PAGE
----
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 Home » Tutorials » Geography » Human Geography » Population Composition

Population Composition


Population composition, or the demographic structure refers to those characteristics of population which are measurable and which help us distinguish one group of people from the other. Age, sex, literacy, place of residence and occupation are some of the important components, which reflect the composition of population. They also help in setting future agenda for development.

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The age-structure of a population refers to the number of people in different age-groups. The size of the various age-groups does vary from one population to the other and also over the course of time. If the number of children in the population is high, the dependency ratio will be high. A large size of population in the agegroup of 15-59 years indicates the chances of having a larger working population. Similarly, a growing population in the age group of 60 plus indicates greater expenditure on the care of the aged. If there are large number of young people, and the birth rate is high, the population is youthful, as is the case in many developing countries of Asia, Africa and South America. On the other extreme, if the birth rate is low and the longevity among people is high, the population is said to be ageing.

This is happening in many European countries, the USA, Canada and Japan. At times, extreme events like wars, and natural calamities can distort the age-structure, because of losing population in certain agegroups. Generally, population of a country is grouped under three broad age-groups: Children (0-14 years); adults (15-59 years); and aged (60 years and above). Examination of age-group statistics of different parts of the world reveals that the proportion of adult population is least variable of the three groups. The major regional differences lie in the proportions of children and the aged.

On the basis of the variations, three types of age-structures have been identified :

  • The West European Type: Children and the aged constitute 30 per cent and 15 per cent population respectively.
  • The US Type : The proportion of children and the aged in the population are 35-45 per cent and 10 per cent respectively.
  • Third World Type: Children constitute 45-55 per cent of population whereas the aged constitute only 4-8 per cent population.

Age pyramids give a more detailed picture of age structure. For this purpose, 5 or 10 years of age-groups are normally used. Each age-group of a population is represented by a horizontal bar, the length of which is proportional to the percentage of males and females in that age-group. Males are arranged to the left and females to the right of a vertical axis, which is divided either into single or multiple years or intervals. The shape of the pyramid can indicate the history and characteristics of the population portrayed. Thus three kinds of shapes are associated with three kinds of population situation:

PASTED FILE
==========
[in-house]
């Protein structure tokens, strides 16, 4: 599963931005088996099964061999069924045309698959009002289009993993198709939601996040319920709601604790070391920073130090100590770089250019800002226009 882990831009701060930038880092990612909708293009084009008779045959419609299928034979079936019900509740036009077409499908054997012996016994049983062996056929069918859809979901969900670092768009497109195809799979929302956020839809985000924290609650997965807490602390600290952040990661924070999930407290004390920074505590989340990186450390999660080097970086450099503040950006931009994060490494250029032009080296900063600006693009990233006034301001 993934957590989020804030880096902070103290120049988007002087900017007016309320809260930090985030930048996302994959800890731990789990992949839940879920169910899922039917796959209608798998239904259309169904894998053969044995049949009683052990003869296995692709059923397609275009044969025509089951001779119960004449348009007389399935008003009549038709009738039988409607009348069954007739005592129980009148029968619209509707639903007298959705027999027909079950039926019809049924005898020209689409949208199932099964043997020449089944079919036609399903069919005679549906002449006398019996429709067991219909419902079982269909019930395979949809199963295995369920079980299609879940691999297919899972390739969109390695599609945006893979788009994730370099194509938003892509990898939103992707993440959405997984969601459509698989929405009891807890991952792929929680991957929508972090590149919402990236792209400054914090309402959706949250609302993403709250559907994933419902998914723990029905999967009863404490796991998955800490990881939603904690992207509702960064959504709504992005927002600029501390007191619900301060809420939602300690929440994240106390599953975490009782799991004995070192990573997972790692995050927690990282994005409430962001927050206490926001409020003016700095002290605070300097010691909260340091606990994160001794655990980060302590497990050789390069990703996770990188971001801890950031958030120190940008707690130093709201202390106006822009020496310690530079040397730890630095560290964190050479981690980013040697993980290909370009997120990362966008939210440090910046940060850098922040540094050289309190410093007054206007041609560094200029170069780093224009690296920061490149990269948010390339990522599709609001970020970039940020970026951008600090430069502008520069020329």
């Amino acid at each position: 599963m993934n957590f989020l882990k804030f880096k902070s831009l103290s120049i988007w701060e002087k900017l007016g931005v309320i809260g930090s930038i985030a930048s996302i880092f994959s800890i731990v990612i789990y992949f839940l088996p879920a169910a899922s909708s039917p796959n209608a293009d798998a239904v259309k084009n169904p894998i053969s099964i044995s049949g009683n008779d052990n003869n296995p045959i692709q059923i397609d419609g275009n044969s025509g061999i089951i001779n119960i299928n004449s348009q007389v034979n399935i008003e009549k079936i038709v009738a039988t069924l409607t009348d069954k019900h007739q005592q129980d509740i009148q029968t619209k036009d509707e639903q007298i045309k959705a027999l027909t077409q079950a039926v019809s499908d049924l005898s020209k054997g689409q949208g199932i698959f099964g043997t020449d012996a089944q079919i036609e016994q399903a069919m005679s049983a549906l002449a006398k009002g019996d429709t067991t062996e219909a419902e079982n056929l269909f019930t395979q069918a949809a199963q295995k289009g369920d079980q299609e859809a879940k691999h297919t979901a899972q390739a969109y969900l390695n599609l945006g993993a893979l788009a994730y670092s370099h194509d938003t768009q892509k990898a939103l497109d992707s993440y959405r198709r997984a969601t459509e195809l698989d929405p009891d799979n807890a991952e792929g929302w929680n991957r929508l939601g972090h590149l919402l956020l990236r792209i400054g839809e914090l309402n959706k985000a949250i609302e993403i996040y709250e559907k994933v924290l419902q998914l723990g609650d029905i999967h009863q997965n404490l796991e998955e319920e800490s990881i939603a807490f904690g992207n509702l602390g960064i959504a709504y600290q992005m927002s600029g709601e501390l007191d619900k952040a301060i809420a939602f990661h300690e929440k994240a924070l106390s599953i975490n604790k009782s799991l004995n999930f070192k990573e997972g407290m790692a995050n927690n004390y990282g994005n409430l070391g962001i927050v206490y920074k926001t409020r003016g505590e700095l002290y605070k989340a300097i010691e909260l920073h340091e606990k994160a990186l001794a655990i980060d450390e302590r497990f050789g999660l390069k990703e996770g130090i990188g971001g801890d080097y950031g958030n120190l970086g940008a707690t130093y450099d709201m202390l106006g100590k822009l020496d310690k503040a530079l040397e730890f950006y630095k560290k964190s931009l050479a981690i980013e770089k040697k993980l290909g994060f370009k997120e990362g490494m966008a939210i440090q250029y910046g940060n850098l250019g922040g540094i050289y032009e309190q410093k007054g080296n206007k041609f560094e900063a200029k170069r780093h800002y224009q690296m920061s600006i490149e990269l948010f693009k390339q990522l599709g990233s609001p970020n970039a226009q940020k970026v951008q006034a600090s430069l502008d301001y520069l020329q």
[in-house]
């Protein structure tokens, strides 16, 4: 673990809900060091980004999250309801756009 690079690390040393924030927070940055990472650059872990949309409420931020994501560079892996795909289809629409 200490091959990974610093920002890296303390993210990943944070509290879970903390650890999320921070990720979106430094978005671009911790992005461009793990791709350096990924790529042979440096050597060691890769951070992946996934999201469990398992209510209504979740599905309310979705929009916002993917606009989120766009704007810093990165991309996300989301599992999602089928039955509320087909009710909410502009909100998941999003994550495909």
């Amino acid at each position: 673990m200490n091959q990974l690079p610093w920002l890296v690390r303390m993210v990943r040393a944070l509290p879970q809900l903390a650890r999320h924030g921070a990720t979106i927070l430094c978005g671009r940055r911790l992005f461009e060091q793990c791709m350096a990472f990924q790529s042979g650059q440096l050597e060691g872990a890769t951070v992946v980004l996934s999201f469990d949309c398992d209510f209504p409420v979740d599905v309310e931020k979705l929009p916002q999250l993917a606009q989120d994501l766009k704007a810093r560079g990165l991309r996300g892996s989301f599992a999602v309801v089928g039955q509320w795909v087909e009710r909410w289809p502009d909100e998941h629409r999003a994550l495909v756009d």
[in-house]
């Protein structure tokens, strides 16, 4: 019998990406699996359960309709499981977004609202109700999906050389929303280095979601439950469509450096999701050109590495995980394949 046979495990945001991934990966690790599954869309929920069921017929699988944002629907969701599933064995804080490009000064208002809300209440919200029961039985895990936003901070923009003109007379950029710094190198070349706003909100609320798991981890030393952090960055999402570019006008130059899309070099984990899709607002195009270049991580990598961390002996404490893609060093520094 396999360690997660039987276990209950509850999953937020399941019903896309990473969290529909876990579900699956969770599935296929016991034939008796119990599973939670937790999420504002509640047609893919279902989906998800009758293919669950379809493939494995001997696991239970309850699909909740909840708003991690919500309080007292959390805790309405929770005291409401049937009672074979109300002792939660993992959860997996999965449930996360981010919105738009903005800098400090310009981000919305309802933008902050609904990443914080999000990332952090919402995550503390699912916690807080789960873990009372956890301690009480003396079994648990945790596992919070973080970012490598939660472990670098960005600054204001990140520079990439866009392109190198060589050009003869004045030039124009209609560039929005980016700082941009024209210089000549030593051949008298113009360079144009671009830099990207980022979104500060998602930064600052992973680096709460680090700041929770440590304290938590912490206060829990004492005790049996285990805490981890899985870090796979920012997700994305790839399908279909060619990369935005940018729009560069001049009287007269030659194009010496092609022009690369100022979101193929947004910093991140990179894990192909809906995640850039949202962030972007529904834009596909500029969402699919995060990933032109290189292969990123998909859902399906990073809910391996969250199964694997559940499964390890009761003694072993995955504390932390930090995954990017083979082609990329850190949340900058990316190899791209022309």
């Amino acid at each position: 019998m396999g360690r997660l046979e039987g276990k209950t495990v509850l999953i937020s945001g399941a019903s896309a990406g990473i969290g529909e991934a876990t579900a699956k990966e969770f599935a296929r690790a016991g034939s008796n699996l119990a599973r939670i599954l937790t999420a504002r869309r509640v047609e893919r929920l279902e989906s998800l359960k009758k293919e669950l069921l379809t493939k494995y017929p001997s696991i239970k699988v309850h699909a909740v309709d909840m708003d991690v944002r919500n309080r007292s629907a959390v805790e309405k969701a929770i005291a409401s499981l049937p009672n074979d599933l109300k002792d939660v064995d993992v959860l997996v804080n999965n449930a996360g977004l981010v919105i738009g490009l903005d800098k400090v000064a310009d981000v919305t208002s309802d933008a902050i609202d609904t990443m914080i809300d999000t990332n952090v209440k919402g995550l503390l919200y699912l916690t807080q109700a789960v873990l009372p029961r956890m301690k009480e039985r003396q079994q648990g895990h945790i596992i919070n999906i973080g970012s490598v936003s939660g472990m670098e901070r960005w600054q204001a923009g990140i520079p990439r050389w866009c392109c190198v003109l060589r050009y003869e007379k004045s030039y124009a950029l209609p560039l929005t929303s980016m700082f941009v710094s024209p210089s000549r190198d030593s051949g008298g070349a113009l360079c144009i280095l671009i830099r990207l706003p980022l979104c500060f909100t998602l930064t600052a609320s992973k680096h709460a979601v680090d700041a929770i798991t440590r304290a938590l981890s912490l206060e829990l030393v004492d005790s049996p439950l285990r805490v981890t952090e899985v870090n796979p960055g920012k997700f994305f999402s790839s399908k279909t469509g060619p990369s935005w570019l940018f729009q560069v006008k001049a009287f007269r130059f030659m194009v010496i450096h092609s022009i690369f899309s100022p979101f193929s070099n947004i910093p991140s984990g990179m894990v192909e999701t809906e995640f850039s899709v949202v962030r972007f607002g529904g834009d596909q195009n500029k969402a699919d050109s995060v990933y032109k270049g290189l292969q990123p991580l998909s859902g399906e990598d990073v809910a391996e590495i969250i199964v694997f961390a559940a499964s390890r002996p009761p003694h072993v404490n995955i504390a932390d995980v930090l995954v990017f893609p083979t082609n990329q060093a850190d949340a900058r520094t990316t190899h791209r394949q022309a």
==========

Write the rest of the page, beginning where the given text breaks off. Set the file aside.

• A Stationary Population : A regularly tapering pyramid shows unchanging birth and death-rates over a long period of time.
  • A Progressive Population : A wide-base and rapid tapering shows an increasing birth rate and high death rate.
  • A Regressive Population : A narrow base and narrow top pyramid shows declining birth rate and low death.

The age-structure of the world population reveals, the following characteristics:

  • World population is more youthful with about 36 per cent population in the agegroup below 15 years. There are regional variations though as the corresponding figures for the more developed and the developing regions are 23 per cent and 40 per cent respectively. There is yet, wider variations at a lower level continents and countries. The proportion of young population ranges from less than 25 per cent in Europe to about 40 per cent in Asia and Latin America and nearly 50 per cent in Africa. Countries that are characterised with high fertility rates have large proportions of young populations and the vice-versa. This age-group is economically unproductive and needs more money to be spent on food, clothing, education and medical facilities.
  • The adult age group (15-59 years) is always higher than others, though it is proportionately more in developing countries. This group is biologically the most reproductive, economically the most productive and demographically the most mobile.
  • Aged people (60 years and more) increases as the population of a country completes its demographic evolution. In the developed countries, the number of females in this age-group is more than that of the males. Increasing population of this age-group has more demands on health and social services.

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